# Likelihood of knowing the answer given y correct answers on multiple choice test

I've been trying to solve the following problem but am thrown off by the "guessing in case she doesn't know the answer". The problem is as follows:

A student takes a test with n questions of equal difficulty. For each question, the student has a probability $$\theta$$ of knowing the answer and in that case she solves the question perfectly. If she does not know the answer, she guesses and then she has a probability of 0.5 of solving it correctly. The responses to all n questions can be considered independent.

Based on this information, the following is asked:

Derive analytically the likelihood function for $$\theta$$ given y correctly solved items.

The "likelihood given y correctly solved items" confuses me. I've seen many examples of solving $$P(\theta|Y=1)$$ using Bayes' theorem (e.g. see here). But how can this be generalized to a likelihood for $$\theta$$ given y correctly solved items? Do we even need Bayes' theorem or can this just be answered with a Binomial distribution corrected for the guessing given she doesn't know the answer?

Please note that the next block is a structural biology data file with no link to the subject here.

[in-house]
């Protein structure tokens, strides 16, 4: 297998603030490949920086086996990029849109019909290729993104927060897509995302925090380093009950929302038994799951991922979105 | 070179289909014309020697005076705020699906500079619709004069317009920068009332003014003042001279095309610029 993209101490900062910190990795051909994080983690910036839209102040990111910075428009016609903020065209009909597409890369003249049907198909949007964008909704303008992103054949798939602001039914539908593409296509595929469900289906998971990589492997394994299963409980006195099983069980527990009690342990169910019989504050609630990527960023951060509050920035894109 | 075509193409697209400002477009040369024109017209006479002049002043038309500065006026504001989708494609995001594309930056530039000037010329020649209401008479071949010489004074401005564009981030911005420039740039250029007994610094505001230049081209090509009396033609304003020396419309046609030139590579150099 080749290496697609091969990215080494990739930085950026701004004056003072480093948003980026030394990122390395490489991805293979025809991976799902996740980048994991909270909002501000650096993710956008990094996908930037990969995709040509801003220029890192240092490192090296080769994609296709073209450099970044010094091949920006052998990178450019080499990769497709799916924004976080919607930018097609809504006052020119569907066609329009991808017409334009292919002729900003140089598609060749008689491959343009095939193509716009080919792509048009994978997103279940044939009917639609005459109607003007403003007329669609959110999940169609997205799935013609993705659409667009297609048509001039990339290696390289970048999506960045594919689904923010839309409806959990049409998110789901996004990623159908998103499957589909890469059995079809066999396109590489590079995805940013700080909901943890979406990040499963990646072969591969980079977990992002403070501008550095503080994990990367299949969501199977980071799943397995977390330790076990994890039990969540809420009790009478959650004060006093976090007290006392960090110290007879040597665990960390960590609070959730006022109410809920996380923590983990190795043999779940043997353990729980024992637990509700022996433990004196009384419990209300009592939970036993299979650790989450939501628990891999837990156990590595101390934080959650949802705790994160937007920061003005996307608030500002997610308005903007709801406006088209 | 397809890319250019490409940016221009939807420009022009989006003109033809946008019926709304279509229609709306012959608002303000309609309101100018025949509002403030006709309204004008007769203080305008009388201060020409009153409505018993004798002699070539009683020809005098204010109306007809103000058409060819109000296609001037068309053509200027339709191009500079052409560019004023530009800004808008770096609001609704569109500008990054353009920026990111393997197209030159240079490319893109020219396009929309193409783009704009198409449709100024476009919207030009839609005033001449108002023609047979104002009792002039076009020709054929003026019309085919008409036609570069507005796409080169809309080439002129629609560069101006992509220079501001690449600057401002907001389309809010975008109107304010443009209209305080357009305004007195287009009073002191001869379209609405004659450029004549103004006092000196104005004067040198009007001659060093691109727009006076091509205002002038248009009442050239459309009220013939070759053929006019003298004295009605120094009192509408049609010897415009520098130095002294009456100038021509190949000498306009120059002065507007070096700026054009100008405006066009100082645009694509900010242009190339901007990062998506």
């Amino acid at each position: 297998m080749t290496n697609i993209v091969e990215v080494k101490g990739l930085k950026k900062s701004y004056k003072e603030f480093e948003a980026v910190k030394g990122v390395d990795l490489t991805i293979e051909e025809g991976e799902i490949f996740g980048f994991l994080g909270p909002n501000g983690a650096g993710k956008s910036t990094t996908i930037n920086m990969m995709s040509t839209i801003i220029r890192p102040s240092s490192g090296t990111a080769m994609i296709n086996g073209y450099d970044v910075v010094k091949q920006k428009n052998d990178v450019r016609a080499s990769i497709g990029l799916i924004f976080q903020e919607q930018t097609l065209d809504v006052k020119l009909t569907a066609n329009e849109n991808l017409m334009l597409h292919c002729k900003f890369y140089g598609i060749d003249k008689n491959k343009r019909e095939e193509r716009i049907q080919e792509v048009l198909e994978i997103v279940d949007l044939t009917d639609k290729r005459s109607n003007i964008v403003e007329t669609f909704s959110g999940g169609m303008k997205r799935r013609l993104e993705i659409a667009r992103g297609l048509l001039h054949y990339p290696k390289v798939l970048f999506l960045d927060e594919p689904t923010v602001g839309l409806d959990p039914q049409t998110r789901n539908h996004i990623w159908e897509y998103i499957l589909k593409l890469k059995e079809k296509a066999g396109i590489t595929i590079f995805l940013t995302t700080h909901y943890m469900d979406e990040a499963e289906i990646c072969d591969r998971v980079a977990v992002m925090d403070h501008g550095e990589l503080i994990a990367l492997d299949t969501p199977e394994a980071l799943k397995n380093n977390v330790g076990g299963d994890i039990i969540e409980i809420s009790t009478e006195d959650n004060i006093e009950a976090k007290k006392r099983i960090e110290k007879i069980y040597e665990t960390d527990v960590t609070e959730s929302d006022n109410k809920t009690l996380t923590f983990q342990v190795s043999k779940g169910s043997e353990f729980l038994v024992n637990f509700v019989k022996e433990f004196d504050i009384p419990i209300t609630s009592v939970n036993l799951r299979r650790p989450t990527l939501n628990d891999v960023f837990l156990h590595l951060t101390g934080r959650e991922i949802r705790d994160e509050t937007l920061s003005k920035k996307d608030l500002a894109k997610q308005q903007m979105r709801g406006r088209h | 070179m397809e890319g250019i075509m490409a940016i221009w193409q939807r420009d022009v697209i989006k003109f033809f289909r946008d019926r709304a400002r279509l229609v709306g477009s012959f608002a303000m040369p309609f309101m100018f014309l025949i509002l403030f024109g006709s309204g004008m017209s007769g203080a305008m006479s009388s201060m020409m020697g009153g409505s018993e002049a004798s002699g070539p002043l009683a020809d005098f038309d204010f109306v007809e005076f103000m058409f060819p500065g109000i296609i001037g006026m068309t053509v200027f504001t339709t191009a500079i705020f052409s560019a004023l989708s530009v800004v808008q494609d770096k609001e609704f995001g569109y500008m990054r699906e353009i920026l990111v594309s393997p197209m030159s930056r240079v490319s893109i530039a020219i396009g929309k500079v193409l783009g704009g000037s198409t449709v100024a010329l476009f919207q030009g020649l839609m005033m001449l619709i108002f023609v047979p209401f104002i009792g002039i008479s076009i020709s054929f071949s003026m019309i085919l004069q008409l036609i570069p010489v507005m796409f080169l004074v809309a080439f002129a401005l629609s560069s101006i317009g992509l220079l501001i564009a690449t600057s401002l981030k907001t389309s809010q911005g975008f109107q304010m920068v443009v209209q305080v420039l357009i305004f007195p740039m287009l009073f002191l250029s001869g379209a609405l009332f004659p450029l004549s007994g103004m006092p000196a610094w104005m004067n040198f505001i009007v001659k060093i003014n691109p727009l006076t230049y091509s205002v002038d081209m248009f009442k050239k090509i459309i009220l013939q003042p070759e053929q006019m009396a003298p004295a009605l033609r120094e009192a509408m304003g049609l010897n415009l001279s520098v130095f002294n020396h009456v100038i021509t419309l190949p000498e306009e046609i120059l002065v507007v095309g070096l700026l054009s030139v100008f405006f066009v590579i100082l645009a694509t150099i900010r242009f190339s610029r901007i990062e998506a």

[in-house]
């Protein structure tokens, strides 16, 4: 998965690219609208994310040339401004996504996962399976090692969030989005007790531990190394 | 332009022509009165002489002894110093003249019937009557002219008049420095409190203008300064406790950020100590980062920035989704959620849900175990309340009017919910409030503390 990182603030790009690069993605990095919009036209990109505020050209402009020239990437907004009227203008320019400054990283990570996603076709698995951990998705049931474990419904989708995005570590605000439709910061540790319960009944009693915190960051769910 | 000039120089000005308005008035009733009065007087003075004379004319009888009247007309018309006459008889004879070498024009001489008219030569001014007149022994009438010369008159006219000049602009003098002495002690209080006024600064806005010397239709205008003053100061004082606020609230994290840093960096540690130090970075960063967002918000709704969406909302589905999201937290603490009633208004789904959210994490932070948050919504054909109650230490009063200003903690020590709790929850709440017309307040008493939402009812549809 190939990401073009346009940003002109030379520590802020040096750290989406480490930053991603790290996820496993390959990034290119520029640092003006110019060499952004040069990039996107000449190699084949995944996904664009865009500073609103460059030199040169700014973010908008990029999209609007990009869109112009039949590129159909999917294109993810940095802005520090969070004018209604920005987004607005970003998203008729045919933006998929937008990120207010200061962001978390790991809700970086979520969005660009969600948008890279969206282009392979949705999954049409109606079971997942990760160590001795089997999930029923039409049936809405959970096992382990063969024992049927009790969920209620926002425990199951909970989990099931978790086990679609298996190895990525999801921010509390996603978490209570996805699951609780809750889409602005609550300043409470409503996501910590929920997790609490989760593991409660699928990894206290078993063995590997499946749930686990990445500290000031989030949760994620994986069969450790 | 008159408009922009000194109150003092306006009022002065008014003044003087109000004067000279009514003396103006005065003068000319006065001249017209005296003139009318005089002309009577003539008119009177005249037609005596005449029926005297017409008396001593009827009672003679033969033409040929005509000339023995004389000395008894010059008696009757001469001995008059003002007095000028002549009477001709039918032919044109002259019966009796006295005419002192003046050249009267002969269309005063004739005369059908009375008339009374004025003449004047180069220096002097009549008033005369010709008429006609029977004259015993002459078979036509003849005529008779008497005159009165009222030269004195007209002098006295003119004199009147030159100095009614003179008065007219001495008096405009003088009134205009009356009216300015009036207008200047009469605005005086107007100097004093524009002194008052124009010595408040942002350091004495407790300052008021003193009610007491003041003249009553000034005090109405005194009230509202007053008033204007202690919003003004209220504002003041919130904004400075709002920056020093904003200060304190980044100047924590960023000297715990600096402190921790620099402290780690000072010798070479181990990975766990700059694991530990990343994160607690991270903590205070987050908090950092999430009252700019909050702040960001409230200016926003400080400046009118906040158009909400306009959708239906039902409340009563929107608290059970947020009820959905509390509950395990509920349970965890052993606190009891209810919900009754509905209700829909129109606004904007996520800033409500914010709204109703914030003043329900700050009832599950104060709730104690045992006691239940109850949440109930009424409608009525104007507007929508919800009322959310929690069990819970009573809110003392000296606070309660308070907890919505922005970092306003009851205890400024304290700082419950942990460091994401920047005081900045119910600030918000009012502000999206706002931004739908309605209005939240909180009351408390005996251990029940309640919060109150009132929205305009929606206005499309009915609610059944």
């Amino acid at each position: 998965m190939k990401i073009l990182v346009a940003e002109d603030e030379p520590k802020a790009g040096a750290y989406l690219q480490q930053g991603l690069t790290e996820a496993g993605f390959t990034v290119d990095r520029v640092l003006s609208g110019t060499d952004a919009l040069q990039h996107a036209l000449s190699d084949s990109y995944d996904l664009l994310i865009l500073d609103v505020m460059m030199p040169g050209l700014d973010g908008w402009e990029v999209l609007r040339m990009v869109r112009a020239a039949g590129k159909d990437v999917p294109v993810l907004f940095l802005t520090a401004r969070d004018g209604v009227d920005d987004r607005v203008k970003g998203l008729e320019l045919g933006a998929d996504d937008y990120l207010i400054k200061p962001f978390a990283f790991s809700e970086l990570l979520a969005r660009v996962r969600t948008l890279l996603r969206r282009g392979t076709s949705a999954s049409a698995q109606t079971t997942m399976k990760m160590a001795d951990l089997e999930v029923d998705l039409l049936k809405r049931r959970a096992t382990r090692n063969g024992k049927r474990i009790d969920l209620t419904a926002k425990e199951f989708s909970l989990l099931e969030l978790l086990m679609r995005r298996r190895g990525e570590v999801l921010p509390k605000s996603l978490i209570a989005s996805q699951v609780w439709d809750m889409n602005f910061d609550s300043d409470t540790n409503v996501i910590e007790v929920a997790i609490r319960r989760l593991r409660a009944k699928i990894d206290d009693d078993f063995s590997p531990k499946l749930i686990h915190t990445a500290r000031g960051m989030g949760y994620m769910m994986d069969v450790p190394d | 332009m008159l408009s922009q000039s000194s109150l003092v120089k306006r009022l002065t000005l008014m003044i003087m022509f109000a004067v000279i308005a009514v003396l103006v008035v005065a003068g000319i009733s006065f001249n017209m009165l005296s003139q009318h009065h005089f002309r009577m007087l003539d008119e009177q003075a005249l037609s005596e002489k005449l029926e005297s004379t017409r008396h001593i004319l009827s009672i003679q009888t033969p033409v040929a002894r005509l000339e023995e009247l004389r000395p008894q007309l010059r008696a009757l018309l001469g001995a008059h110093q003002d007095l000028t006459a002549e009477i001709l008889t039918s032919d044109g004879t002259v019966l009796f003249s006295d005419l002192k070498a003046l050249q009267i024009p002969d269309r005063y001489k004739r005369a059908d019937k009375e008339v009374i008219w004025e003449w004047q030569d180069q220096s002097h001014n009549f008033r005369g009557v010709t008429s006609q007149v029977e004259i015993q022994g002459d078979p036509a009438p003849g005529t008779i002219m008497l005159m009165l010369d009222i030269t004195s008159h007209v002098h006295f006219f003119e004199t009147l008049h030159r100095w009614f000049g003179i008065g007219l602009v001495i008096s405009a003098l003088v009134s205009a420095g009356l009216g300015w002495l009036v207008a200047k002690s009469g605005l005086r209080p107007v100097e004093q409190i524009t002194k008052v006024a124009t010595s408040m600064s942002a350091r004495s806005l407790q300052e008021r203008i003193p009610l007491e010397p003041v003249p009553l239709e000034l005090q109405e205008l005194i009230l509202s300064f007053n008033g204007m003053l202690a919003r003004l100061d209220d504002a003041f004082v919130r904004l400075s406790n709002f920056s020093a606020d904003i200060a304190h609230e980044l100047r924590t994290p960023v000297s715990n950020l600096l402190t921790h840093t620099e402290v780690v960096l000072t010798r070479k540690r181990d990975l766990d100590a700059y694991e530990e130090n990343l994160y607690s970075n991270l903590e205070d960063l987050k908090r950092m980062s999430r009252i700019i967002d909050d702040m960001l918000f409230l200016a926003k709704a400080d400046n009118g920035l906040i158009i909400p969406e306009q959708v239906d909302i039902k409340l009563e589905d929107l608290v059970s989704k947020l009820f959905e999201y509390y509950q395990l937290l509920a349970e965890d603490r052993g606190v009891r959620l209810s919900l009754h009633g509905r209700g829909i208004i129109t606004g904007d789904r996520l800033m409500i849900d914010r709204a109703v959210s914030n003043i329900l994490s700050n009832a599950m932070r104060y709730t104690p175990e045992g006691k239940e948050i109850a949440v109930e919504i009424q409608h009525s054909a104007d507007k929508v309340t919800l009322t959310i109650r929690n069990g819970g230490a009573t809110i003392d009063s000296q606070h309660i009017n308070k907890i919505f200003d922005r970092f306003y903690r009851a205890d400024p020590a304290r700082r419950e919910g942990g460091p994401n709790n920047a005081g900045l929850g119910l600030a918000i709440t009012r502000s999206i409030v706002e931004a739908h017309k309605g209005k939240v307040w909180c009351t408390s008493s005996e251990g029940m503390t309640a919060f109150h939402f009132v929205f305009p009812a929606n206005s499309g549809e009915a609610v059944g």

Furthermore, a follow-up question is asked:

Assuming a beta prior with constants a and b, derive an expression for the marginal probability $$p(y)$$. Simplify the expression, but leave the integral if there is no closed-form solution.

This makes me believe Bayes' theorem would indeed be used for the first question. Any help on any part of this problem is greatly appreciated.

• May I confirm that the required likelihood function $L(\theta\mid Y=y) = P(Y=y\mid \theta)$, as defined in likelihood function on Wikipedia? Commented Aug 13, 2022 at 0:36
• The phrasing is a bit awkward in my opinion. Usually I wouldnt say "likelihood given $Y$" since "given" implies that you are conditioning on $Y$, but that is not typically how the likelihood is defined. See my answer below.
– dmh
Commented Aug 13, 2022 at 1:50

The likelihood of $$\theta$$ is $$\mathbb P(Y=y | \theta)$$ (the probability of the data given the parameter). But $$Y$$ is just a binomial random variable given $$\theta$$, where the success probability is given by the probability of getting a question correct. So all we need to do is calculate the probability of getting any one question correct.
$$p_\theta:=\mathbb P (\text{correct}) = \mathbb P(\text{correct} | \text{known})\mathbb P(\text{known}) + \mathbb P(\text{correct} | \text{unknown})\mathbb P(\text{unknown}) = \theta + (1-\theta)\cdot0.5$$
Then the likelihood is: $$\sum_i^n \binom{n}{i}{p_\theta}^i(1-p_\theta)^{n-i}$$